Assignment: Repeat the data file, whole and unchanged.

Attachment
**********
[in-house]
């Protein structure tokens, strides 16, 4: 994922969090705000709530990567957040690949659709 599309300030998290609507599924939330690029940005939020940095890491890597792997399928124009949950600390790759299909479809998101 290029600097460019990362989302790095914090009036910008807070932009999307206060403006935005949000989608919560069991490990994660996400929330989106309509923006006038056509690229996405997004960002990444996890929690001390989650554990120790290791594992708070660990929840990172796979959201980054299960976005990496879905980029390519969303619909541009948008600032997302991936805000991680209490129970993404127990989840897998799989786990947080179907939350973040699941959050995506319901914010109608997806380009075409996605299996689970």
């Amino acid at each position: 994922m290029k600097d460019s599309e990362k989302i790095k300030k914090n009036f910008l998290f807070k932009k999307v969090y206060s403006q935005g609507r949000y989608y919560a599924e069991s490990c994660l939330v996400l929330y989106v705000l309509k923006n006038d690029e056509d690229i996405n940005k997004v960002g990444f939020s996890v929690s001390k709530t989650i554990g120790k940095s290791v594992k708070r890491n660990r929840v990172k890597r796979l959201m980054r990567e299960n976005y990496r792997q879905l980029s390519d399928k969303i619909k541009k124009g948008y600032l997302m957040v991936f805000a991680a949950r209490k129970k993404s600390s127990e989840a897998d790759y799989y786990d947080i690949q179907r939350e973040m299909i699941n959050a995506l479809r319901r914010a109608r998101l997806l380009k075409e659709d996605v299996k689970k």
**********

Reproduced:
[in-house]
């Protein structure tokens, strides 16, 4: 994922969090705000709530990567957040690949659709 599309300030998290609507599924939330690029940005939020940095890491890597792997399928124009949950600390790759299909479809998101 290029600097460019990362989302790095914090009036910008807070932009999307206060403006935005949000989608919560069991490990994660996400929330989106309509923006006038056509690229996405997004960002990444996890929690001390989650554990120790290791594992708070660990929840990172796979959201980054299960976005990496879905980029390519969303619909541009948008600032997302991936805000991680209490129970993404127990989840897998799989786990947080179907939350973040699941959050995506319901914010109608997806380009075409996605299996689970």
């Amino acid at each position: 994922m290029k600097d460019s599309e990362k989302i790095k300030k914090n009036f910008l998290f807070k932009k999307v969090y206060s403006q935005g609507r949000y989608y919560a599924e069991s490990c994660l939330v996400l929330y989106v705000l309509k923006n006038d690029e056509d690229i996405n940005k997004v960002g990444f939020s996890v929690s001390k709530t989650i554990g120790k940095s290791v594992k708070r890491n660990r929840v990172k890597r796979l959201m980054r990567e299960n976005y990496r792997q879905l980029s390519d399928k969303i619909k541009k124009g948008y600032l997302m957040v991936f805000a991680a949950r209490k129970k993404s600390s127990e989840a897998d790759y799989y786990d947080i690949q179907r939350e973040m299909i699941n959050a995506l479809r319901r914010a109608r998101l997806l380009k075409e659709d996605v299996k689970k």